At 65 cents a pound, 34% protein and 14% fat, the winner is Purina Cat Chow.
Cats and mink are not scavengers like dogs, and their physiology (gut length, for instance) and dietary requirements are higher and more restrictive than dogs. In many ways the food intended for them is better for dogs than the typical necessary and sufficient but not optimum dog food designed for general use. But I assumed cat food would be more expensive than dog food because of market and quality factors.
What’s the trade-off feeding cat food to dogs? The fat level is less than high performance dog food; in fact this is an advantage because fats are the most perishable or vulnerable ingredients in dry dog food. If you need more fat, add better quality from fresh/raw sources.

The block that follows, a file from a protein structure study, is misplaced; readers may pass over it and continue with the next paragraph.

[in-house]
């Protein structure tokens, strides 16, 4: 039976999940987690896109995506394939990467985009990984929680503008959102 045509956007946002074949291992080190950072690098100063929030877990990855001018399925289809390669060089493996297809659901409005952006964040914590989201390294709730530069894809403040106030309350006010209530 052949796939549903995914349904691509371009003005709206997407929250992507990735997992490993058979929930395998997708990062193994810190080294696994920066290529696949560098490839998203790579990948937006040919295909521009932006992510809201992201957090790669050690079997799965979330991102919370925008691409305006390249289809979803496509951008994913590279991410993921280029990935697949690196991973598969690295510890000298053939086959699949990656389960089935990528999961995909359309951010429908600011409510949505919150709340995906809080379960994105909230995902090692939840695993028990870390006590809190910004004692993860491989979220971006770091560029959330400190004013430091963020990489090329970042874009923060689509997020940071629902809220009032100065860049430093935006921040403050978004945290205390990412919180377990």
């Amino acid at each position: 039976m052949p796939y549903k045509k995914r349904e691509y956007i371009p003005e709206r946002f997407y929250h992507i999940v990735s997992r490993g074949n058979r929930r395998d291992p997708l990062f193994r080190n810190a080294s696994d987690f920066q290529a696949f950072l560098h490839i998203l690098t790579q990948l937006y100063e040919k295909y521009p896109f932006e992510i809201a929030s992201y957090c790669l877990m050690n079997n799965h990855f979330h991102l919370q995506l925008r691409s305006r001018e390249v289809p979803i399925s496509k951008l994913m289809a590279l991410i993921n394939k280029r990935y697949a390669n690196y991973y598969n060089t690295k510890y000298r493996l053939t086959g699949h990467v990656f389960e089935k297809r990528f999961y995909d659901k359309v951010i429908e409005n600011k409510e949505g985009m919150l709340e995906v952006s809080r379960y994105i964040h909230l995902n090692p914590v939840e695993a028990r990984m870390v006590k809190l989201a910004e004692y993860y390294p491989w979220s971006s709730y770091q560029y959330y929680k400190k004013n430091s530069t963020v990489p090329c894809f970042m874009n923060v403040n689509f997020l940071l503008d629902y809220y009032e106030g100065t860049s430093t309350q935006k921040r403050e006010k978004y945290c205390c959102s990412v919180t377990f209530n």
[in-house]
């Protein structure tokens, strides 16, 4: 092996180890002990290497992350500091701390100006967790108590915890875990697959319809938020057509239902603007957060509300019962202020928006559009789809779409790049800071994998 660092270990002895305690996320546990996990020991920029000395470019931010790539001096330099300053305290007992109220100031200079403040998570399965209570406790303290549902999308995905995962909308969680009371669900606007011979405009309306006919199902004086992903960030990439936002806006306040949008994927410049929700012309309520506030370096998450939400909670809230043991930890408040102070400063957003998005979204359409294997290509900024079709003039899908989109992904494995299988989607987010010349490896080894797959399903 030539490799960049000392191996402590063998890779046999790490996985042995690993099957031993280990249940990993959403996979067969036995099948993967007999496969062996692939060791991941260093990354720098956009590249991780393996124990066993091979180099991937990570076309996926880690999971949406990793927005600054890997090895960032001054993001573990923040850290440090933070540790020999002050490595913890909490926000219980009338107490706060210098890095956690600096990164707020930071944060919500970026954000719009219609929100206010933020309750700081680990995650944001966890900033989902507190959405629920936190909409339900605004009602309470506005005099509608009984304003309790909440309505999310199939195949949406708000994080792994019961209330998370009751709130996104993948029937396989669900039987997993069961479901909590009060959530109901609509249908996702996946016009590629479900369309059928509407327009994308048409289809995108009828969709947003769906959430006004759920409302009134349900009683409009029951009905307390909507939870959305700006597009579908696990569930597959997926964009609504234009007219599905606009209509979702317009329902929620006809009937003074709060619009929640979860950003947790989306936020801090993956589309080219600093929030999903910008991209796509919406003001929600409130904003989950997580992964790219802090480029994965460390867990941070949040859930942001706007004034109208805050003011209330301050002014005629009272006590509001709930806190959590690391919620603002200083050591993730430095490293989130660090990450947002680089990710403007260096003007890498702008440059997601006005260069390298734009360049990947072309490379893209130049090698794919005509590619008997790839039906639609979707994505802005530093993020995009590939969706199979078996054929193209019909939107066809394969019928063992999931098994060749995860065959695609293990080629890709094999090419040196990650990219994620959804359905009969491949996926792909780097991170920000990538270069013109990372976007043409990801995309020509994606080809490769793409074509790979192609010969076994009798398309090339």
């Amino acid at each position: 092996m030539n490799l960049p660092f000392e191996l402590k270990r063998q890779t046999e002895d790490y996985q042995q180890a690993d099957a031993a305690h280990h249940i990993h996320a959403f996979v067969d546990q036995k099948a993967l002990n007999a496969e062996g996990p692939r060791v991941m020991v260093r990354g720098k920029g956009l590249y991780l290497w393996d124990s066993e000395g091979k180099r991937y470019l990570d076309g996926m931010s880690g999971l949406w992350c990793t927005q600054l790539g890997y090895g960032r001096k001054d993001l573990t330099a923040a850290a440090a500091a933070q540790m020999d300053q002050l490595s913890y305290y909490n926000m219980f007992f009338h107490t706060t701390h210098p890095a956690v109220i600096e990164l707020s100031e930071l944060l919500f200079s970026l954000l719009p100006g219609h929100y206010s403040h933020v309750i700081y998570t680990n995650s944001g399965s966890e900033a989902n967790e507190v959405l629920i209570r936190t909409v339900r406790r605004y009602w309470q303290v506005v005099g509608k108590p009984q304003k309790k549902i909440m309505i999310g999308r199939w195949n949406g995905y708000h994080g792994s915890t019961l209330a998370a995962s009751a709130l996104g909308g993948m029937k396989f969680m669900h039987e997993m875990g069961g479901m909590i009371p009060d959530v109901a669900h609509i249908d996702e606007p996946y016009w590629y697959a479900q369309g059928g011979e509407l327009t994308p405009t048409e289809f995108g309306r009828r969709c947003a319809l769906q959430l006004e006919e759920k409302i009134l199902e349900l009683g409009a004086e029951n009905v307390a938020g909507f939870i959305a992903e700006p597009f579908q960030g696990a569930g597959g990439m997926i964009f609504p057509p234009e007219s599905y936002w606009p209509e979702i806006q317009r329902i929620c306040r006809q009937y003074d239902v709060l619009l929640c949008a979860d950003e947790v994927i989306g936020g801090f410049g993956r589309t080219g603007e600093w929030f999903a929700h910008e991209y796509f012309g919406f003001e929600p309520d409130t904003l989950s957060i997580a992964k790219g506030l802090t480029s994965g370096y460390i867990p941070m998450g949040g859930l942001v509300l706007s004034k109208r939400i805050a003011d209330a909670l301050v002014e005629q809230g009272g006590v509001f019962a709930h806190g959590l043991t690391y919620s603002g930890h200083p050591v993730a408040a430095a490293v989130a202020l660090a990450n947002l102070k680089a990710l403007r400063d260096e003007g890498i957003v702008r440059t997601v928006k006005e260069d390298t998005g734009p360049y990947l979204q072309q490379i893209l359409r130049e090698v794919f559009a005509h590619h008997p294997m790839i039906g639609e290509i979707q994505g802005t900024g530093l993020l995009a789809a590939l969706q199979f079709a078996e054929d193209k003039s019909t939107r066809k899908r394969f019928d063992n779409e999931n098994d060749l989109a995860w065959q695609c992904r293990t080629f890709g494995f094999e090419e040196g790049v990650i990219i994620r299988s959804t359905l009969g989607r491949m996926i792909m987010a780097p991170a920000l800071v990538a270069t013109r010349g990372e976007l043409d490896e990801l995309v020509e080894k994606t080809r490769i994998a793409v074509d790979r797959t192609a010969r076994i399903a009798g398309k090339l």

Comparing dry food to raw ingredients, turkey fat and skins are about 30% fat dry weight with a bonus 8% protein (not usually found in processed products) since the fatty tissue and fatty skins are composed of cells containing also protein and water.
Sometimes composition analysis/specs are given on a percent of calories basis. In this case, factor in that fat is about twice the calories (dry) per unit weight compared to protein and carbs. Percent of calories rather than percent by weight makes sense because diets are often used in feeding trials and compared in practice on iso-caloric basis. You would want to feed the same amount of calories in each case.
Example calculation using the turkey fat and skins above:
30 parts fat X 2 = 60
8 parts protein = 8
There is no carbohydrate or other significant energy source.
Therefore fat is 60/68 X 100 percent of the total calories = 88% in this food ingredient